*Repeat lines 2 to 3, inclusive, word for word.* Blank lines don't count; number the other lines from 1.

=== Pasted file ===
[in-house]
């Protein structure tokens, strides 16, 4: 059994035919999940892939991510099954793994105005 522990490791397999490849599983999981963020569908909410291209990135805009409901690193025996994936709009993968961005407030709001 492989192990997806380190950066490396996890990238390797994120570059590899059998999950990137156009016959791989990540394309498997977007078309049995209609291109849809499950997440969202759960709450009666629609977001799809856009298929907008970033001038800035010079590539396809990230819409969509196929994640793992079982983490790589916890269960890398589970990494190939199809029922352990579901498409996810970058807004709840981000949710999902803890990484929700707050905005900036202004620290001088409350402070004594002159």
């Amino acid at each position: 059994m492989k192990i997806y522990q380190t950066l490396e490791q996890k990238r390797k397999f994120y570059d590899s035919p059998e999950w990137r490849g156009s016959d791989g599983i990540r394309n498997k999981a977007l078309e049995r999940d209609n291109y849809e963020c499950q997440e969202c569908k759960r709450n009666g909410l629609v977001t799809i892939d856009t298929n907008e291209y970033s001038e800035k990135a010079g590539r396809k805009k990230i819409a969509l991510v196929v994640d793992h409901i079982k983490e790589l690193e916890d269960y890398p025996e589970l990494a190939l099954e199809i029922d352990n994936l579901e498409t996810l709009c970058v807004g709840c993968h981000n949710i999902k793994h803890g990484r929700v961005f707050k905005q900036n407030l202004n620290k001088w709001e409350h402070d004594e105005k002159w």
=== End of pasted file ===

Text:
């Protein structure tokens, strides 16, 4: 059994035919999940892939991510099954793994105005 522990490791397999490849599983999981963020569908909410291209990135805009409901690193025996994936709009993968961005407030709001 492989192990997806380190950066490396996890990238390797994120570059590899059998999950990137156009016959791989990540394309498997977007078309049995209609291109849809499950997440969202759960709450009666629609977001799809856009298929907008970033001038800035010079590539396809990230819409969509196929994640793992079982983490790589916890269960890398589970990494190939199809029922352990579901498409996810970058807004709840981000949710999902803890990484929700707050905005900036202004620290001088409350402070004594002159």
């Amino acid at each position: 059994m492989k192990i997806y522990q380190t950066l490396e490791q996890k990238r390797k397999f994120y570059d590899s035919p059998e999950w990137r490849g156009s016959d791989g599983i990540r394309n498997k999981a977007l078309e049995r999940d209609n291109y849809e963020c499950q997440e969202c569908k759960r709450n009666g909410l629609v977001t799809i892939d856009t298929n907008e291209y970033s001038e800035k990135a010079g590539r396809k805009k990230i819409a969509l991510v196929v994640d793992h409901i079982k983490e790589l690193e916890d269960y890398p025996e589970l990494a190939l099954e199809i029922d352990n994936l579901e498409t996810l709009c970058v807004g709840c993968h981000n949710i999902k793994h803890g990484r929700v961005f707050k905005q900036n407030l202004n620290k001088w709001e409350h402070d004594e105005k002159w």